CHICAGO (CBS) -- Same-sex parenting is the new flash-point in the race for attorney general, after alleged comments candidate Erika Harold made about adoption as a contestant in the 2003 Miss America pageant resurfaced.
Harold, then 20-years-old, was asked about placing foster kids in either a gay or non-gay home.
"Under pressure, Harold reportedly stated she would choose to place a child in an abusive heterosexual home rather than with a loving gay couple," 1998 Miss America winner Kate Shindle wrote in her book Being Miss America.
Harold is now being hit from both the right and the left.
"I'm asking that Erika Harold withdraw as a candidate," challenger Gary Grasso said. "As a father to six children, I am sickened by the idea of placing any child in danger, especially in the home of known child abusers."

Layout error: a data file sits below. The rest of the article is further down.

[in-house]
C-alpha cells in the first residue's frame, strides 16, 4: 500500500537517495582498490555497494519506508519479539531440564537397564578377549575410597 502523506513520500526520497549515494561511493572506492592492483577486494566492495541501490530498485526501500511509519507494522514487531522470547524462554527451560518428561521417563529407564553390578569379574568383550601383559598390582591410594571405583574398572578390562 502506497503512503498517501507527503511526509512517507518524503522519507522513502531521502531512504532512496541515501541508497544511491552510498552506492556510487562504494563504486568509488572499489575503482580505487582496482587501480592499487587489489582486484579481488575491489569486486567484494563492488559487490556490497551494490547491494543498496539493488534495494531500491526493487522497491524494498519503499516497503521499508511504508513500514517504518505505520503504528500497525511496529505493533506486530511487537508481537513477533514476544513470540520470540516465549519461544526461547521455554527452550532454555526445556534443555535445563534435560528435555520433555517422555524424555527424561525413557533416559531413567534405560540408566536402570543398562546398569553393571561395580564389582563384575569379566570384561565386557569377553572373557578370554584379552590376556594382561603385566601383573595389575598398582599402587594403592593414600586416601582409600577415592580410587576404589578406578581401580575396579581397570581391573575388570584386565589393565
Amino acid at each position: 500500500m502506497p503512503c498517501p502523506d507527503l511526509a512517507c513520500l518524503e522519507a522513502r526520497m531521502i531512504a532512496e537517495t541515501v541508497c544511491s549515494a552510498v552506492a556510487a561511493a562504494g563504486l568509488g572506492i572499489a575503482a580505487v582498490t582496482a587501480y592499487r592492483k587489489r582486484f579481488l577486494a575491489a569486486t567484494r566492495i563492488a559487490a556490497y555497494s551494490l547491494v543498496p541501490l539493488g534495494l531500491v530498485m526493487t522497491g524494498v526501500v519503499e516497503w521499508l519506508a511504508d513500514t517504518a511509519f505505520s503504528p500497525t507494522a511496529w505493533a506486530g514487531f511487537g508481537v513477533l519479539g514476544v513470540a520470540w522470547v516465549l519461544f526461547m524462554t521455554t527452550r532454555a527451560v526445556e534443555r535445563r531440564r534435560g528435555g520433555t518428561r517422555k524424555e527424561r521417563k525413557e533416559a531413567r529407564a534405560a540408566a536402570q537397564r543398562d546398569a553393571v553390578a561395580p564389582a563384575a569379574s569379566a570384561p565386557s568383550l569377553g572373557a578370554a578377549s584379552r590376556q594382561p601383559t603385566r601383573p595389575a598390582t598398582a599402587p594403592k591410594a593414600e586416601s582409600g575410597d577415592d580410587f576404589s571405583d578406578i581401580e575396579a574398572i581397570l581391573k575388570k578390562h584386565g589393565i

Sen. Kwame Raoul called her remarks "outrageous," further saying, "Somebody is not fit to serve as attorney general in a non-discriminatory way if they would have the judgement of placing a child in a home with a history of child abuse based on their prejudices."
In a statement, Harold said she "does not recall the specific exchange alleged by anonymous sources."
Raoul says he has evolved from teasing gays in high school to now embracing gay marriage. "Teasing as a high schooler that I was immature then and I was not evolved, and I acknowledge that. I acknowledged that publicly during the debate of gay marriage."
As does Grasso. "It's the law. I would support the law," he said. "I believe a loving couple, such as indicated here, should be able to adopt."
After coming under attack Friday, Harold's campaign issued the following statement: "When Erika was 20-years-old, she didn't support same-sex adoption. Like many others, Erika has changed. She acknowledges that position was wrong and now strongly supports same-sex adoption and foster placement."
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